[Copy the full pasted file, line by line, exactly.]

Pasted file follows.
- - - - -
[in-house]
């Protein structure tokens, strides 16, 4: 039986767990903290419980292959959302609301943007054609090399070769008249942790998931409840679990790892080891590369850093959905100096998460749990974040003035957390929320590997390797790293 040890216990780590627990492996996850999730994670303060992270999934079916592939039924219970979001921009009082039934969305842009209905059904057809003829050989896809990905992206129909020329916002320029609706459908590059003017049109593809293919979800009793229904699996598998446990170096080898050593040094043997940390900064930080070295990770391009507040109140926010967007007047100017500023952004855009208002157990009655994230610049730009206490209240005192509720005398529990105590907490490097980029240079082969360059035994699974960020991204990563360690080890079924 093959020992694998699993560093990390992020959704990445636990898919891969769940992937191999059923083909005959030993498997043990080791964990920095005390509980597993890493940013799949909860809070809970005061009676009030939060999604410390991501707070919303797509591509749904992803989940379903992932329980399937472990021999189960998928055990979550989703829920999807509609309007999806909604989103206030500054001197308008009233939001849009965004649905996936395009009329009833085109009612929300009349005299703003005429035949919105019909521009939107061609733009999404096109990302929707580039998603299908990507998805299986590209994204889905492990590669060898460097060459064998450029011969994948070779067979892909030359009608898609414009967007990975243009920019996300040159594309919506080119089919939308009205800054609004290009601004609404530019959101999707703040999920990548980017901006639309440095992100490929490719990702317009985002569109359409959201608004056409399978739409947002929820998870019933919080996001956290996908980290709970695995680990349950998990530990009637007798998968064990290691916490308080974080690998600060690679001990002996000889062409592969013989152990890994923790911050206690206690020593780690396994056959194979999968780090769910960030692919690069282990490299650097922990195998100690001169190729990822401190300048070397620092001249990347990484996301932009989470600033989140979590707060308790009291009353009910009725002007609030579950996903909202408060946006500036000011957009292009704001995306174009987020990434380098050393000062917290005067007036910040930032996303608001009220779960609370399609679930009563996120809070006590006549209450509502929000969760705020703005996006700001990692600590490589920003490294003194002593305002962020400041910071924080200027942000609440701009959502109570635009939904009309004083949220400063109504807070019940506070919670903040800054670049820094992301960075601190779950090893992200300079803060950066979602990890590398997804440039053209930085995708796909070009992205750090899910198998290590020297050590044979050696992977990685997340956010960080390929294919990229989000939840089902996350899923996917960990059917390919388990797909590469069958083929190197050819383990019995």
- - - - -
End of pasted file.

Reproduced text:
[in-house]
């Protein structure tokens, strides 16, 4: 039986767990903290419980292959959302609301943007054609090399070769008249942790998931409840679990790892080891590369850093959905100096998460749990974040003035957390929320590997390797790293 040890216990780590627990492996996850999730994670303060992270999934079916592939039924219970979001921009009082039934969305842009209905059904057809003829050989896809990905992206129909020329916002320029609706459908590059003017049109593809293919979800009793229904699996598998446990170096080898050593040094043997940390900064930080070295990770391009507040109140926010967007007047100017500023952004855009208002157990009655994230610049730009206490209240005192509720005398529990105590907490490097980029240079082969360059035994699974960020991204990563360690080890079924 093959020992694998699993560093990390992020959704990445636990898919891969769940992937191999059923083909005959030993498997043990080791964990920095005390509980597993890493940013799949909860809070809970005061009676009030939060999604410390991501707070919303797509591509749904992803989940379903992932329980399937472990021999189960998928055990979550989703829920999807509609309007999806909604989103206030500054001197308008009233939001849009965004649905996936395009009329009833085109009612929300009349005299703003005429035949919105019909521009939107061609733009999404096109990302929707580039998603299908990507998805299986590209994204889905492990590669060898460097060459064998450029011969994948070779067979892909030359009608898609414009967007990975243009920019996300040159594309919506080119089919939308009205800054609004290009601004609404530019959101999707703040999920990548980017901006639309440095992100490929490719990702317009985002569109359409959201608004056409399978739409947002929820998870019933919080996001956290996908980290709970695995680990349950998990530990009637007798998968064990290691916490308080974080690998600060690679001990002996000889062409592969013989152990890994923790911050206690206690020593780690396994056959194979999968780090769910960030692919690069282990490299650097922990195998100690001169190729990822401190300048070397620092001249990347990484996301932009989470600033989140979590707060308790009291009353009910009725002007609030579950996903909202408060946006500036000011957009292009704001995306174009987020990434380098050393000062917290005067007036910040930032996303608001009220779960609370399609679930009563996120809070006590006549209450509502929000969760705020703005996006700001990692600590490589920003490294003194002593305002962020400041910071924080200027942000609440701009959502109570635009939904009309004083949220400063109504807070019940506070919670903040800054670049820094992301960075601190779950090893992200300079803060950066979602990890590398997804440039053209930085995708796909070009992205750090899910198998290590020297050590044979050696992977990685997340956010960080390929294919990229989000939840089902996350899923996917960990059917390919388990797909590469069958083929190197050819383990019995």